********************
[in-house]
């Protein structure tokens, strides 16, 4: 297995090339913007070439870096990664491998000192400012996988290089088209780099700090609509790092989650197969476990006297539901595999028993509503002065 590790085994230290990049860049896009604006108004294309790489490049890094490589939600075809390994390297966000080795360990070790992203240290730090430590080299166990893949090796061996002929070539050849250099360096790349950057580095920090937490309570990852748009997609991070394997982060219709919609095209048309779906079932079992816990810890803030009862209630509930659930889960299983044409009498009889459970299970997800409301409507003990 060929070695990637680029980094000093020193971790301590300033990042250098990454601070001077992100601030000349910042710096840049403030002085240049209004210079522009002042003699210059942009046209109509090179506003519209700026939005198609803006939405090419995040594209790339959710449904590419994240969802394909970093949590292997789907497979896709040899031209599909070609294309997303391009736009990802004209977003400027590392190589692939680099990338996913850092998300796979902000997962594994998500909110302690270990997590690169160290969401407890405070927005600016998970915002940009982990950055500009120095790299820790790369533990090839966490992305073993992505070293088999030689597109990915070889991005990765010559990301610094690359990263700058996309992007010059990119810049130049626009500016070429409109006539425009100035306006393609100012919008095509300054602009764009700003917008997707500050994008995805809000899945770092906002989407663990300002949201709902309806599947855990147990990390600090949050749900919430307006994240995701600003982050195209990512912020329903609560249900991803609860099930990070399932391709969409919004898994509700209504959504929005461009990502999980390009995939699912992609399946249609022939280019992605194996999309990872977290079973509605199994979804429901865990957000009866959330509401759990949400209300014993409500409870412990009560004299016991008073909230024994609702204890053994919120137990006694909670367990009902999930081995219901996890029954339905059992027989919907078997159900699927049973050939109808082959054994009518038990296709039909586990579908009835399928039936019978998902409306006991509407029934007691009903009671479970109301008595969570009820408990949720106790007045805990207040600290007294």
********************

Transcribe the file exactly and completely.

[in-house]
């Protein structure tokens, strides 16, 4: 297995090339913007070439870096990664491998000192400012996988290089088209780099700090609509790092989650197969476990006297539901595999028993509503002065 590790085994230290990049860049896009604006108004294309790489490049890094490589939600075809390994390297966000080795360990070790992203240290730090430590080299166990893949090796061996002929070539050849250099360096790349950057580095920090937490309570990852748009997609991070394997982060219709919609095209048309779906079932079992816990810890803030009862209630509930659930889960299983044409009498009889459970299970997800409301409507003990 060929070695990637680029980094000093020193971790301590300033990042250098990454601070001077992100601030000349910042710096840049403030002085240049209004210079522009002042003699210059942009046209109509090179506003519209700026939005198609803006939405090419995040594209790339959710449904590419994240969802394909970093949590292997789907497979896709040899031209599909070609294309997303391009736009990802004209977003400027590392190589692939680099990338996913850092998300796979902000997962594994998500909110302690270990997590690169160290969401407890405070927005600016998970915002940009982990950055500009120095790299820790790369533990090839966490992305073993992505070293088999030689597109990915070889991005990765010559990301610094690359990263700058996309992007010059990119810049130049626009500016070429409109006539425009100035306006393609100012919008095509300054602009764009700003917008997707500050994008995805809000899945770092906002989407663990300002949201709902309806599947855990147990990390600090949050749900919430307006994240995701600003982050195209990512912020329903609560249900991803609860099930990070399932391709969409919004898994509700209504959504929005461009990502999980390009995939699912992609399946249609022939280019992605194996999309990872977290079973509605199994979804429901865990957000009866959330509401759990949400209300014993409500409870412990009560004299016991008073909230024994609702204890053994919120137990006694909670367990009902999930081995219901996890029954339905059992027989919907078997159900699927049973050939109808082959054994009518038990296709039909586990579908009835399928039936019978998902409306006991509407029934007691009903009671479970109301008595969570009820408990949720106790007045805990207040600290007294």